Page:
If im writing a resume or a thesis on part of the financial market i'll use a spellchecker -  when im responding on a blog , i wont. Thanks all the same.

 

Sun, 08/08/2010 - 10:51 | 509497 DavidC
DavidC's picture

OK, fair enough, but it dilutes the message for me if the poster can't spell correctly (and I DO appreciate that English isn't everyone's first language).

A lot (NOT alot) of job sites emphasise checking spelling and grammar because of the unfavourable (I'm English hence the spelling!) impression of bad or incorrect use. I've been in the position of employing people and it's true.

Spellchecking will NOT pick up faults - effect and affect are both valid words meaning slightly different things, for example.

I'm happy to have errors pointed out to me.

Look at Tyler and crew's posts. Very few errors (which do get corrected when they're picked up, I've noticed) and high level use of language (and humour! Again, English spelling).

Rant over.

DavidC

Sun, 08/08/2010 - 10:52 | 509499 DavidC
DavidC's picture

equity_momo,
With regard to your question about the Australian housing market, it's a bubble. Steve Keen has some great stuff;

http://www.debtdeflation.com/blogs/

DavidC

Sun, 08/08/2010 - 11:23 | 509518 equity_momo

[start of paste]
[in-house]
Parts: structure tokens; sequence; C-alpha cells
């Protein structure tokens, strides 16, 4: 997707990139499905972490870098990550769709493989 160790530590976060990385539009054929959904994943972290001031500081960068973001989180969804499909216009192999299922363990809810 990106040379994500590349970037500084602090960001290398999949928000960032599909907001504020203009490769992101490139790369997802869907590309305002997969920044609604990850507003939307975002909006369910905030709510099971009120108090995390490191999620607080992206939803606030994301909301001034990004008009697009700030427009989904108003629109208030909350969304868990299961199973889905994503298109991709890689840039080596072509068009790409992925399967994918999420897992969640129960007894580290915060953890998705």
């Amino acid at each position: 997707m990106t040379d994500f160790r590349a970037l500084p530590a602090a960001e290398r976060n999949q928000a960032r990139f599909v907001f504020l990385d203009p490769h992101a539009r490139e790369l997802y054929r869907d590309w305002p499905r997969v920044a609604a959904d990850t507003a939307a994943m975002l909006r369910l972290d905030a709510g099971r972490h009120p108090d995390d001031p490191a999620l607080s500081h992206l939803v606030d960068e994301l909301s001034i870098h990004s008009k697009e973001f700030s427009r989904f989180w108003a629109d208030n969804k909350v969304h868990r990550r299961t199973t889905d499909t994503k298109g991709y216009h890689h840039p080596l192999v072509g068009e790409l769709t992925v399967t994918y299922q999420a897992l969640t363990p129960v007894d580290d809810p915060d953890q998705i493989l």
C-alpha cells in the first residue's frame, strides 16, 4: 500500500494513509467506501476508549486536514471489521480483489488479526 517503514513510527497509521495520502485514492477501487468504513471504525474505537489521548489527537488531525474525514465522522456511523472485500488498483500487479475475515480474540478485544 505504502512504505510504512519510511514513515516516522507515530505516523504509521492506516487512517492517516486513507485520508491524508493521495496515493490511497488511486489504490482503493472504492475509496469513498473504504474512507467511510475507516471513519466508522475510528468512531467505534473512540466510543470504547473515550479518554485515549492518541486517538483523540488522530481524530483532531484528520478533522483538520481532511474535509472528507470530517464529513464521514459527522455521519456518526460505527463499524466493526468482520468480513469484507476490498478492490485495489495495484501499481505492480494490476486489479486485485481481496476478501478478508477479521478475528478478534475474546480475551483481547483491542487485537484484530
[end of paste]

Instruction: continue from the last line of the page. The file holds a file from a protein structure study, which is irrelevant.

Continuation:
equity_momo's picture

thx for the link.

Sun, 08/08/2010 - 12:28 | 509551 Implicit simplicit
Implicit simplicit's picture

It is good that you pointed that out.

Question: Wouldn't it be more correct to have a colon after "Point of information" rather than a comma? ;>()

Sun, 08/08/2010 - 13:05 | 509577 DavidC
DavidC's picture

Implicit simplicit,
That made me smile! You could be right!

Now, where's my Fowler's 'Modern English Usage' got to?

DavidC

Sun, 08/08/2010 - 17:41 | 509811 Kayman
Kayman's picture

Not to be a nit picker, DavidC, but a central bank could "reign in lending" while concurrently  "reining" in lending.

And ultimately reigning in lending is a prerequisite to reining in lending.

I know, enough already.....

Sun, 08/08/2010 - 18:37 | 509870 DavidC
DavidC's picture

Hi Kayman,
Good one!

DavidC

Sun, 08/08/2010 - 08:46 | 509434 Perseus son of Zeus
Perseus son of Zeus's picture

What's with all the spam on ZH as of late?

Does no one have respect for the format here?

Sun, 08/08/2010 - 07:16 | 509417 unbeing
unbeing's picture

Last time I checked, income ain't the opposite of a loss.  Though I do agree with the sentiments underlying the NIA's work, me smells the whiff of propaganda.

Sun, 08/08/2010 - 07:27 | 509420 equity_momo
equity_momo's picture

The crux of this is the House of Sauds relationship with the US.  I dont see them dumping treasuries . Until there is a credible alternative to the dollar as world reserve currency there will be no hyperinflation. Before that alternative occurs , the US will start more wars and create more imbalances in regions around the world to destabilize competitors.

The end game has started but it can take a very long time to play out.

Sun, 08/08/2010 - 16:23 | 509725 ozziindaus
ozziindaus's picture

A credible alternative to the dollar must be supported by an even more aggressive military force. 

http://www.globalissues.org/article/75/world-military-spending#InContext...

When you invest in a tool, you don't just purchase it's utility but the guarantee behind it. 

Do NOT follow this link or you will be banned from the site!